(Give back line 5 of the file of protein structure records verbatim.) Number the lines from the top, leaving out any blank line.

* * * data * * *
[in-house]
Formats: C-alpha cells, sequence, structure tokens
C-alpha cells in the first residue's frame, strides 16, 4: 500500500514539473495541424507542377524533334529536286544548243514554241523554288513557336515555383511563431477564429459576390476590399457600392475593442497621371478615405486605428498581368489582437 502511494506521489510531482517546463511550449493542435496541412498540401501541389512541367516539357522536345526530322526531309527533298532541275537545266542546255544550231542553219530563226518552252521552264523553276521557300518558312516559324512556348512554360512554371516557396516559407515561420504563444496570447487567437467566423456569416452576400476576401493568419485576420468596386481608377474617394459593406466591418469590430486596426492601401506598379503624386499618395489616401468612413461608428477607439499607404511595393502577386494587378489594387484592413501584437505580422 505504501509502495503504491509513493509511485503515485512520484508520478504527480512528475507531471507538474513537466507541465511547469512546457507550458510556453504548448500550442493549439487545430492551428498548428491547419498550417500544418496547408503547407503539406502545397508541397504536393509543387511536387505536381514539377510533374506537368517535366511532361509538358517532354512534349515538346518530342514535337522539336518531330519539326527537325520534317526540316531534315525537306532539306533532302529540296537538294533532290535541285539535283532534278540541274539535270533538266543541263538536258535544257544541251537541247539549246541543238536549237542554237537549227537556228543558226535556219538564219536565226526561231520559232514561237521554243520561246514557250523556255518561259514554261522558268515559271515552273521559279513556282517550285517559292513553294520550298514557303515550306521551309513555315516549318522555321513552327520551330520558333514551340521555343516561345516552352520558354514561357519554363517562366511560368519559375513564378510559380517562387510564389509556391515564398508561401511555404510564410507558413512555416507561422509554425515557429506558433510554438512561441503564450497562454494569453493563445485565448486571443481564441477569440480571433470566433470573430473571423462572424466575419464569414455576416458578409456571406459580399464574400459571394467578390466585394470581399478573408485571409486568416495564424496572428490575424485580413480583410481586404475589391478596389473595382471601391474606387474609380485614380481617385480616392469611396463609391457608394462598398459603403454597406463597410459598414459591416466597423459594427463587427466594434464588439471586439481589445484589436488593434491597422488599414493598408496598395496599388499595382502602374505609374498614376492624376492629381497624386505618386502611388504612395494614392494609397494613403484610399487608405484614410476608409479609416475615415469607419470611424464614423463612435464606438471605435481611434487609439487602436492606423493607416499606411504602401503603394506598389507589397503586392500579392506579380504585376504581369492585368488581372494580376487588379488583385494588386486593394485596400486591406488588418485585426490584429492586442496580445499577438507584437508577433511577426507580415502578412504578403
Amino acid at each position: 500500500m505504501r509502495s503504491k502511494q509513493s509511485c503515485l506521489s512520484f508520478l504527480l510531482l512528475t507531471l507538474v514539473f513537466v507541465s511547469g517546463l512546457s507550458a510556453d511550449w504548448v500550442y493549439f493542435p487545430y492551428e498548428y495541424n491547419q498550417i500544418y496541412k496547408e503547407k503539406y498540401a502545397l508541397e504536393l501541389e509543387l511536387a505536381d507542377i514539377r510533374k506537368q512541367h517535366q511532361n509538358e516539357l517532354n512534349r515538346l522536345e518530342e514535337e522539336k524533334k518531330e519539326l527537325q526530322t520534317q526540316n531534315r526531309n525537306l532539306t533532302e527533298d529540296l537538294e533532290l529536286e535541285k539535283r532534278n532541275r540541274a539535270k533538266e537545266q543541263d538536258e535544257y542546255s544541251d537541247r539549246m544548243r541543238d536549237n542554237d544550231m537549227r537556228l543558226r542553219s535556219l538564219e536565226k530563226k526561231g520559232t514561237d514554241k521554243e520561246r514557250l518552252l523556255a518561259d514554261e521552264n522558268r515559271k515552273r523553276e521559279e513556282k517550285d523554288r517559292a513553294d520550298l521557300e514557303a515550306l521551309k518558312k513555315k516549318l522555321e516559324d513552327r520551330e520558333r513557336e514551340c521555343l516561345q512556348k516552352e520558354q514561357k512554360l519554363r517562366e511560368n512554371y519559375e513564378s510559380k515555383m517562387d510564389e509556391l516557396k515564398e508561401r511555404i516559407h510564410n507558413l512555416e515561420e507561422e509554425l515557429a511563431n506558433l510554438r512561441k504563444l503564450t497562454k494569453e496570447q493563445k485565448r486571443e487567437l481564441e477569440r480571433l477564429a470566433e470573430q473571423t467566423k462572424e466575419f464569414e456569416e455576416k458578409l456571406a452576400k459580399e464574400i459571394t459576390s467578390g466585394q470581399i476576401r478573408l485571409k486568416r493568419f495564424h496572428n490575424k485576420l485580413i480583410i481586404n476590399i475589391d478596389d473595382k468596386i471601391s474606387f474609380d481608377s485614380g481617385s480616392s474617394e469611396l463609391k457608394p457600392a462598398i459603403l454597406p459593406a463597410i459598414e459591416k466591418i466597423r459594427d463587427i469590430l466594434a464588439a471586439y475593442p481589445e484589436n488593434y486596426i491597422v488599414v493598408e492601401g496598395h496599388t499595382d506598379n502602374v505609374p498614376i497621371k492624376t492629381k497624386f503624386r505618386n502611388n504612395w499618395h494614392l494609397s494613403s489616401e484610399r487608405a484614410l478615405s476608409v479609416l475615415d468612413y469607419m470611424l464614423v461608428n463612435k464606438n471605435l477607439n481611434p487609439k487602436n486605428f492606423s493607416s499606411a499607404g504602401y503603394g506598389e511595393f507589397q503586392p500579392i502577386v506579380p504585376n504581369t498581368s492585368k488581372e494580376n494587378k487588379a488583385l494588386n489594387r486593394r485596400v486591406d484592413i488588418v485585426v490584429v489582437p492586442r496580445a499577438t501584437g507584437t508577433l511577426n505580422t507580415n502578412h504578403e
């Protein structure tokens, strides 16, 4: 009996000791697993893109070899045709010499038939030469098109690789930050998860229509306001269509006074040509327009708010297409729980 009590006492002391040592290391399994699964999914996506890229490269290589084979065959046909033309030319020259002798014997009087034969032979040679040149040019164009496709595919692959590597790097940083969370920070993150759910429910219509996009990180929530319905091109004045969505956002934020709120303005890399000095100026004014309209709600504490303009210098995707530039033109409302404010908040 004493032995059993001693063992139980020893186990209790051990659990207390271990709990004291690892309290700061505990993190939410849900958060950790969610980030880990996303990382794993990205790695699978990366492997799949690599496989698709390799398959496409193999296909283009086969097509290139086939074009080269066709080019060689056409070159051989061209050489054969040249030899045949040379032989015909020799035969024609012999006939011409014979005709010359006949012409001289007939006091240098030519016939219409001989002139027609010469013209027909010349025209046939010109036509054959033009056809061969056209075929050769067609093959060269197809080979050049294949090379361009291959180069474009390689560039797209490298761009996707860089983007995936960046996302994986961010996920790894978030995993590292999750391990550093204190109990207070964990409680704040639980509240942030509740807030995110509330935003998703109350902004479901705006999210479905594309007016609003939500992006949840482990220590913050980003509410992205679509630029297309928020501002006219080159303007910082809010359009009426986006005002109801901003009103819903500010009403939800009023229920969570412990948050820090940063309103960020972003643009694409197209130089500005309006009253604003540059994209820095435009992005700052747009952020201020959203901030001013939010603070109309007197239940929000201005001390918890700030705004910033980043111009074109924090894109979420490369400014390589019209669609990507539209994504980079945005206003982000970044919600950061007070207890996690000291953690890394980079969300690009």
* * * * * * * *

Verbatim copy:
């Protein structure tokens, strides 16, 4: 009996000791697993893109070899045709010499038939030469098109690789930050998860229509306001269509006074040509327009708010297409729980 009590006492002391040592290391399994699964999914996506890229490269290589084979065959046909033309030319020259002798014997009087034969032979040679040149040019164009496709595919692959590597790097940083969370920070993150759910429910219509996009990180929530319905091109004045969505956002934020709120303005890399000095100026004014309209709600504490303009210098995707530039033109409302404010908040 004493032995059993001693063992139980020893186990209790051990659990207390271990709990004291690892309290700061505990993190939410849900958060950790969610980030880990996303990382794993990205790695699978990366492997799949690599496989698709390799398959496409193999296909283009086969097509290139086939074009080269066709080019060689056409070159051989061209050489054969040249030899045949040379032989015909020799035969024609012999006939011409014979005709010359006949012409001289007939006091240098030519016939219409001989002139027609010469013209027909010349025209046939010109036509054959033009056809061969056209075929050769067609093959060269197809080979050049294949090379361009291959180069474009390689560039797209490298761009996707860089983007995936960046996302994986961010996920790894978030995993590292999750391990550093204190109990207070964990409680704040639980509240942030509740807030995110509330935003998703109350902004479901705006999210479905594309007016609003939500992006949840482990220590913050980003509410992205679509630029297309928020501002006219080159303007910082809010359009009426986006005002109801901003009103819903500010009403939800009023229920969570412990948050820090940063309103960020972003643009694409197209130089500005309006009253604003540059994209820095435009992005700052747009952020201020959203901030001013939010603070109309007197239940929000201005001390918890700030705004910033980043111009074109924090894109979420490369400014390589019209669609990507539209994504980079945005206003982000970044919600950061007070207890996690000291953690890394980079969300690009």